TIF money to be used to fund apartments on contaminated site
By Ed Nadolski
Editor in Chief
The City of Burlington’s Community Development Authority on Thursday approved a $500,000 grant that will assist a developer in building an apartment complex on a contaminated site along the riverwalk at 200 Bridge Street.
The money will come from the city’s tax incremental financing district, which is specifically earmarked for redevelopment projects such as this, according to City Administrator Kevin Lahner.
Both Lahner and Mayor Bob Miller conceded the amount of the grant is unprecedented for a development of this type, but said they believe it is needed to finally return the contaminated 5.38-acre property to the tax roll as something other than a vacant, potentially hazardous eyesore.
“It’s a lot of money and it should not be done without a lot of thought,” Lahner said. “I would have preferred not to give (the developer) any money.”
However, Lahner added, the contamination on the site presents higher-than-normal development costs and the potential for ongoing issues if not handled properly.
Miller said the grant is one of the few ways the city can ensure the site – which has been vacant for more than a decade – is restored to its tax-revenue-producing potential estimated at $3-4 million in property value.
“It’s just an ideal solution for a difficult lot,” said Miller, who is a member of the Community Development Authority. “It’s a key piece of property along the riverwalk. This ties up that southern end.”
Miller said he’s aware some people may view the grant as corporate welfare, but he’s confident it’s the proper use of TIF funds and will serve the city best in the long run.
History of site
The site, bordered by Bridge Street, the State-Adams Street Bridge and the Fox River, was used for years as a coal gasification plant by the former Wisconsin Gas Co. The plant was phased out as environmental controls were enacted and the site eventually became the responsibility of We Energies, the successor to Wisconsin Gas.
As the city was undertaking the sweeping redevelopment of the riverfront about a dozen years ago, We Energies began working with state regulators on removing and/or containing contaminated soil on the site to prepare it for development.
According to Lahner, the site was eventually sold to the city for a nominal amount. The city, in turn, sold the property for $279,000 to local dentist Charles Mesec, who planned to build a commercial/office building on the site.
Although construction commenced, it stopped shortly afterward, leaving some footings and masonry framework for elevator shafts on the otherwise vacant site.
That was approximately six years ago, according to Lahner, and since then ownership has been transferred to Magill Construction in a settlement with Mesec. Other than the forced removal of the elevator shafts, there has been no activity at the site since.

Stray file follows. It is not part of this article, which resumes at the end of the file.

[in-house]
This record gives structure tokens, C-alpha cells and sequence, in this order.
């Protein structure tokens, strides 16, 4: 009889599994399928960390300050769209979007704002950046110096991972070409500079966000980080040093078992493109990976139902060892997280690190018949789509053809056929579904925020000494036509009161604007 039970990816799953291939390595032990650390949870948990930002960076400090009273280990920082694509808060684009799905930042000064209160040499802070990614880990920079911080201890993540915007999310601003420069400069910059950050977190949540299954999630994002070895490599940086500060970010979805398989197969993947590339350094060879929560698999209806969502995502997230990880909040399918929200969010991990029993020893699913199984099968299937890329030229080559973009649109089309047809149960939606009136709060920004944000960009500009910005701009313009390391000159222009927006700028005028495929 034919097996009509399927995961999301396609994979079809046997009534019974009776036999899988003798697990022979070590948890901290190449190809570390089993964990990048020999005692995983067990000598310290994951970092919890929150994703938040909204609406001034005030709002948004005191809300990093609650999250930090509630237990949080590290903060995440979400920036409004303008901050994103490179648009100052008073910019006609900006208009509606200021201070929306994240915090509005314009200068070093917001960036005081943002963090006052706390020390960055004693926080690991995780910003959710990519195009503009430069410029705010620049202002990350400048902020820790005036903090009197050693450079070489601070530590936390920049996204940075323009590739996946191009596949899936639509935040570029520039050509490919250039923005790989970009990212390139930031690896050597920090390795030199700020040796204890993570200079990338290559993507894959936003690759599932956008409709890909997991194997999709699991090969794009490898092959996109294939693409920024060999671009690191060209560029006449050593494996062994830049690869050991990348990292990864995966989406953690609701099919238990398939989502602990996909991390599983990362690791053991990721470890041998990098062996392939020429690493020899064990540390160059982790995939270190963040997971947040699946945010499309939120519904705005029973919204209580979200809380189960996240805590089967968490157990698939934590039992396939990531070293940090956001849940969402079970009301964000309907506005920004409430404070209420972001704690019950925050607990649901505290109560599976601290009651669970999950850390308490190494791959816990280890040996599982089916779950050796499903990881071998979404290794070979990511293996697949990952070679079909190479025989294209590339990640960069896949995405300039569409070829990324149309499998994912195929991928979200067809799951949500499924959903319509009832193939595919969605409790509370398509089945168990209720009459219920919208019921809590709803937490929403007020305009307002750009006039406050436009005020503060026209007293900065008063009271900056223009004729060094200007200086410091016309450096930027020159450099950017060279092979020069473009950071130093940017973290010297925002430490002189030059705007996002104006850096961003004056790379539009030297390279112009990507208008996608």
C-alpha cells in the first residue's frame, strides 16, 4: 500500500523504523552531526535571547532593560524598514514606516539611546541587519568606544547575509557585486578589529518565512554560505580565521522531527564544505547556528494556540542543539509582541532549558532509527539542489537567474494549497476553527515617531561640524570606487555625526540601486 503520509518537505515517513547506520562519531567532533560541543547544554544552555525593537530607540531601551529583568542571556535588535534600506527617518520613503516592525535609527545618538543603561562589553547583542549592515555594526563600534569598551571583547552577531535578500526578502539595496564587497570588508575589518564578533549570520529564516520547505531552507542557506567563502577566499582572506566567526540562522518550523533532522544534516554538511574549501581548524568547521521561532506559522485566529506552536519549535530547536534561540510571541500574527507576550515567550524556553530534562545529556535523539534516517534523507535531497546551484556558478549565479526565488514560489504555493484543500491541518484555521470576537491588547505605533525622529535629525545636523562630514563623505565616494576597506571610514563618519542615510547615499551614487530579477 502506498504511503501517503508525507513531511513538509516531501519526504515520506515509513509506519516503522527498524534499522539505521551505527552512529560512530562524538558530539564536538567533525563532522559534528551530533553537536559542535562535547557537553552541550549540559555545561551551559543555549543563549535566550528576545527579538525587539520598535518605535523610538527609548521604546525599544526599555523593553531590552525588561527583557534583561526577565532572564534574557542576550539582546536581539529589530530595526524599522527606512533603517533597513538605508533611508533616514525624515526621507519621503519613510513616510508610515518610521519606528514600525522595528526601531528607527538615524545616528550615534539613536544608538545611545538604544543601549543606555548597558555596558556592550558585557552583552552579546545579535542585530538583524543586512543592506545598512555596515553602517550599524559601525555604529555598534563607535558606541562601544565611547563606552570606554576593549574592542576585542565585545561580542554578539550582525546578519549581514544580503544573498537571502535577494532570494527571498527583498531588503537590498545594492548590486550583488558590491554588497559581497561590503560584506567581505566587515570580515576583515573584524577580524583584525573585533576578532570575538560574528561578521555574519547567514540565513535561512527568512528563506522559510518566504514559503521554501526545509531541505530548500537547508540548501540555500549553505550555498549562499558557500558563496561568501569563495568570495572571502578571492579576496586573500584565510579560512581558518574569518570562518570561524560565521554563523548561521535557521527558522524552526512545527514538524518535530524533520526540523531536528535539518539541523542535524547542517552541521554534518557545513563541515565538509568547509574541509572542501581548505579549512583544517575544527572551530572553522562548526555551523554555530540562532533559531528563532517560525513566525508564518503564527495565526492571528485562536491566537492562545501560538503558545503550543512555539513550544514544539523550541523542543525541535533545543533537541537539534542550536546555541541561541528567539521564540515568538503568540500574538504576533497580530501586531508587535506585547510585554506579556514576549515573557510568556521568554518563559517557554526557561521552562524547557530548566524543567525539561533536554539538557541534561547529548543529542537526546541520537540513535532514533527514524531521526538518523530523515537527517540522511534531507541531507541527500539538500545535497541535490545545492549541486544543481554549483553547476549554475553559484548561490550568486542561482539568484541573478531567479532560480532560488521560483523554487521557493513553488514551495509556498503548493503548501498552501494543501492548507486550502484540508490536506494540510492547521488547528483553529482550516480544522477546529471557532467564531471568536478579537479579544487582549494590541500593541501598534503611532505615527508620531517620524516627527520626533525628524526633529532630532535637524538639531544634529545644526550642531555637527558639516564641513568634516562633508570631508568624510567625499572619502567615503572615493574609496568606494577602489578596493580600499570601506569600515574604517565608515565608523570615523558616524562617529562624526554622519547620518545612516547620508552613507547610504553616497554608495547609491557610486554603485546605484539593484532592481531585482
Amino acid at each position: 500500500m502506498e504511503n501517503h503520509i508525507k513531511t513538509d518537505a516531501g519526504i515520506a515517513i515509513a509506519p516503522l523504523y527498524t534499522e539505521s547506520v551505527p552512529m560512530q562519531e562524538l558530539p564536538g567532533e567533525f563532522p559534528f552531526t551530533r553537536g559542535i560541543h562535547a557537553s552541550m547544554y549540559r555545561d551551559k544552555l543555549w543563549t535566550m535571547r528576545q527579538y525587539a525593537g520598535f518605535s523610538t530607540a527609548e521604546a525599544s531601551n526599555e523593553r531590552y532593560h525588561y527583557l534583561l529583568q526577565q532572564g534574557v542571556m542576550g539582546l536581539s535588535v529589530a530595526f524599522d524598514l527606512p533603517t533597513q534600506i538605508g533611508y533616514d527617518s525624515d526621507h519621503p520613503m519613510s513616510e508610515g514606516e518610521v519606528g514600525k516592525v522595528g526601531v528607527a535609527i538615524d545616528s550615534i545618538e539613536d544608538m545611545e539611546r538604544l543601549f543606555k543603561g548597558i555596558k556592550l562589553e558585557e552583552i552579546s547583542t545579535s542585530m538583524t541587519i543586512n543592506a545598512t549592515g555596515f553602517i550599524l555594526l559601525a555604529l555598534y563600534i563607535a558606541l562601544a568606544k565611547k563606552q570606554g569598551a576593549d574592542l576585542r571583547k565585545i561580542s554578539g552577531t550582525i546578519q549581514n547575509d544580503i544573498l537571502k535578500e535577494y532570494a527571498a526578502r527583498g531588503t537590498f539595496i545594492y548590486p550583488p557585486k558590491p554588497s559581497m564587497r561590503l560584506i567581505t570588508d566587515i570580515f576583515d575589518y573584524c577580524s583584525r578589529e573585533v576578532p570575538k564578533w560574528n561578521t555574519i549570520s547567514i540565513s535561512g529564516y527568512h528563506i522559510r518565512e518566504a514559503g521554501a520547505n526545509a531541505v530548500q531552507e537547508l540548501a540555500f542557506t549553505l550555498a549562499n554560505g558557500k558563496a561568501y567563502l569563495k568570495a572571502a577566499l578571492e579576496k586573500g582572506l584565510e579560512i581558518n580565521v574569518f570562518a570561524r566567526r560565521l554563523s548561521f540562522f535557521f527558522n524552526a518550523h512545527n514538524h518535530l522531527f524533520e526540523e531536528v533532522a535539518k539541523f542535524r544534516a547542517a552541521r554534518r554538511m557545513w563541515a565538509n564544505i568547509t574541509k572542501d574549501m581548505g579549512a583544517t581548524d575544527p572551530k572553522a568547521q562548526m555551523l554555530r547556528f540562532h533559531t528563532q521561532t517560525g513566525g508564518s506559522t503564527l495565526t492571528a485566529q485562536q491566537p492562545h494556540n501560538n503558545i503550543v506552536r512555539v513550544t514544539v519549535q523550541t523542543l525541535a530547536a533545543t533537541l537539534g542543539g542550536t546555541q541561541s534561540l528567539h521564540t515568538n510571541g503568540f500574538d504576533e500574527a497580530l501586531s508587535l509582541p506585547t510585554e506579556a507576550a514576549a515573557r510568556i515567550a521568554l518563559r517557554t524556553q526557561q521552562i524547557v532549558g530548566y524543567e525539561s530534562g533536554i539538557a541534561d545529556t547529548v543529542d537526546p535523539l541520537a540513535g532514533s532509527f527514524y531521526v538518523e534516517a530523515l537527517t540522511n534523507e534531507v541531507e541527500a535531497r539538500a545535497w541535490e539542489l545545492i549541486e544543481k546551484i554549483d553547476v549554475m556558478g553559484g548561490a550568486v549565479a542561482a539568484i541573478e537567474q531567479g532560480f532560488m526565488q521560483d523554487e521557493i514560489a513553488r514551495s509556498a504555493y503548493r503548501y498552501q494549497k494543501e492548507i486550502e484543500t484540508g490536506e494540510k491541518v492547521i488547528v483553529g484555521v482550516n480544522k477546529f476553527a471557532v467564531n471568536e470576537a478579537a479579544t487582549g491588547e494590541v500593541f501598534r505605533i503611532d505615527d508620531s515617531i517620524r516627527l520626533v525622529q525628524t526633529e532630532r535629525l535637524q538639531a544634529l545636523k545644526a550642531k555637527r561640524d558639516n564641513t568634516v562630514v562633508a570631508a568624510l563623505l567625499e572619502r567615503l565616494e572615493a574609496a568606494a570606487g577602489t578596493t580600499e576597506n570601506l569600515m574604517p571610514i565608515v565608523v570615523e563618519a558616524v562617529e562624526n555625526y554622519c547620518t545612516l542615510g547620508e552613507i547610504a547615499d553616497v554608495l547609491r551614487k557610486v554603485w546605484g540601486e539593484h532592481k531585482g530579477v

Late in 2012, S.R. Mills of Bear Development, Kenosha, sought and was granted a zoning change at the site to accommodate two 24-unit apartment complexes.
However, because of relatively high cost to build on the site due to the contamination issues, Bear Development requested the grant from the city and is also seeking tax credits from the Wisconsin Housing and Economic Development Authority.
The application for the tax credits is due Feb. 1 and Bear will learn in mid April whether it will be awarded the credits. Lahner said the project will go forward only if Bear is successful in obtaining the state credits.
However, Lahner added, that the project is currently in the “sweet spot” in terms of criteria and stands a good chance to earning the credits – something that might not be available as incentive in future years.
“If we move forward with this today, it will very likely get done,” he said.
Lahner also said he has a comfort level that Bear has the experience and wherewithal to complete the difficult project at the standards needed to maintain the “closure” status of the contaminated site as set by the Department of Natural Resources.
Lahner said Bear has completed other such developments and did two of the four WHEDA-funded projects last year.
According to Lahner, the city’s financial consultant has determined the TIF district has more than enough funds available to accommodate the $500,000 grant. However, because the TIF will be closed within five years, the tax revenue increment created by the new development will not have sufficient time to pay back the full amount. Despite that, Lahner estimates the TIF will still have a positive balance of $1.5 million upon its closure in 2017.
If all goes according to plan, Bear is expected to close on the purchase of the property in May and begin construction on the first 24-units in June. The second phase of the project – another 24 units – is tentatively scheduled to commence 2014.